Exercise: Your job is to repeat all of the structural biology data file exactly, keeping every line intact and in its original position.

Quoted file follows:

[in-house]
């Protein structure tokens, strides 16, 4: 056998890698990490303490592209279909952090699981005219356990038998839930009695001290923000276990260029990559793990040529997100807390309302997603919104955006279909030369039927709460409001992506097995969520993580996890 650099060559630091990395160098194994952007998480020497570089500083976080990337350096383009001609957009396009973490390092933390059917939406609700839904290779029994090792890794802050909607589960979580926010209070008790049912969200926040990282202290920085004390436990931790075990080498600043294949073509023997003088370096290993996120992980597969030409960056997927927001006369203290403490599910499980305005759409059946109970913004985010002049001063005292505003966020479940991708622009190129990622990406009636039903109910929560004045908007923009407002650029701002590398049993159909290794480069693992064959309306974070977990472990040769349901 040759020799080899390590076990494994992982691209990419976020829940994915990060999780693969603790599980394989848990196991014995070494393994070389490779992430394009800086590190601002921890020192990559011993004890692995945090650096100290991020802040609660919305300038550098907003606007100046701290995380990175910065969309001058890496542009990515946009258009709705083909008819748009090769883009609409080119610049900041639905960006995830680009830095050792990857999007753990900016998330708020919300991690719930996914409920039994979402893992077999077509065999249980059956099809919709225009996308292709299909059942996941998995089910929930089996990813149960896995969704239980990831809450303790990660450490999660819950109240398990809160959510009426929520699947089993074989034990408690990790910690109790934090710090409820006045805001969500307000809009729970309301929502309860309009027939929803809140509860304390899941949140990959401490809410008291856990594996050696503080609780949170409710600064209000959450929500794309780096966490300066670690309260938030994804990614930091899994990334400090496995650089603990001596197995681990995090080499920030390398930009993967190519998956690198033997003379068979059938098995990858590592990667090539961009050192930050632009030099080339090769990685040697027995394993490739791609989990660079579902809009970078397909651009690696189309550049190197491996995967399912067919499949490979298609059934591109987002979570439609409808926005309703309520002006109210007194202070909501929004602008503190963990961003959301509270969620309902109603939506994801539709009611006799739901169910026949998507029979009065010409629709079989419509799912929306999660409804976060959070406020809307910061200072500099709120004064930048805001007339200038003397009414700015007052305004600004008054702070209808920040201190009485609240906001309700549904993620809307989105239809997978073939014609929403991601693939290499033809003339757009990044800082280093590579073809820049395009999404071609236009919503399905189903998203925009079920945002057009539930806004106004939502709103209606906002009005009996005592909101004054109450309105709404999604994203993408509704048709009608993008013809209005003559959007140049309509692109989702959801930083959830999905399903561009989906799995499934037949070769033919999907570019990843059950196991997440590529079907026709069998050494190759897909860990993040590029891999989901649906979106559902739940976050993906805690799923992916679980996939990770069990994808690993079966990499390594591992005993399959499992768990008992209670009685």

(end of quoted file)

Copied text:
[in-house]
């Protein structure tokens, strides 16, 4: 056998890698990490303490592209279909952090699981005219356990038998839930009695001290923000276990260029990559793990040529997100807390309302997603919104955006279909030369039927709460409001992506097995969520993580996890 650099060559630091990395160098194994952007998480020497570089500083976080990337350096383009001609957009396009973490390092933390059917939406609700839904290779029994090792890794802050909607589960979580926010209070008790049912969200926040990282202290920085004390436990931790075990080498600043294949073509023997003088370096290993996120992980597969030409960056997927927001006369203290403490599910499980305005759409059946109970913004985010002049001063005292505003966020479940991708622009190129990622990406009636039903109910929560004045908007923009407002650029701002590398049993159909290794480069693992064959309306974070977990472990040769349901 040759020799080899390590076990494994992982691209990419976020829940994915990060999780693969603790599980394989848990196991014995070494393994070389490779992430394009800086590190601002921890020192990559011993004890692995945090650096100290991020802040609660919305300038550098907003606007100046701290995380990175910065969309001058890496542009990515946009258009709705083909008819748009090769883009609409080119610049900041639905960006995830680009830095050792990857999007753990900016998330708020919300991690719930996914409920039994979402893992077999077509065999249980059956099809919709225009996308292709299909059942996941998995089910929930089996990813149960896995969704239980990831809450303790990660450490999660819950109240398990809160959510009426929520699947089993074989034990408690990790910690109790934090710090409820006045805001969500307000809009729970309301929502309860309009027939929803809140509860304390899941949140990959401490809410008291856990594996050696503080609780949170409710600064209000959450929500794309780096966490300066670690309260938030994804990614930091899994990334400090496995650089603990001596197995681990995090080499920030390398930009993967190519998956690198033997003379068979059938098995990858590592990667090539961009050192930050632009030099080339090769990685040697027995394993490739791609989990660079579902809009970078397909651009690696189309550049190197491996995967399912067919499949490979298609059934591109987002979570439609409808926005309703309520002006109210007194202070909501929004602008503190963990961003959301509270969620309902109603939506994801539709009611006799739901169910026949998507029979009065010409629709079989419509799912929306999660409804976060959070406020809307910061200072500099709120004064930048805001007339200038003397009414700015007052305004600004008054702070209808920040201190009485609240906001309700549904993620809307989105239809997978073939014609929403991601693939290499033809003339757009990044800082280093590579073809820049395009999404071609236009919503399905189903998203925009079920945002057009539930806004106004939502709103209606906002009005009996005592909101004054109450309105709404999604994203993408509704048709009608993008013809209005003559959007140049309509692109989702959801930083959830999905399903561009989906799995499934037949070769033919999907570019990843059950196991997440590529079907026709069998050494190759897909860990993040590029891999989901649906979106559902739940976050993906805690799923992916679980996939990770069990994808690993079966990499390594591992005993399959499992768990008992209670009685």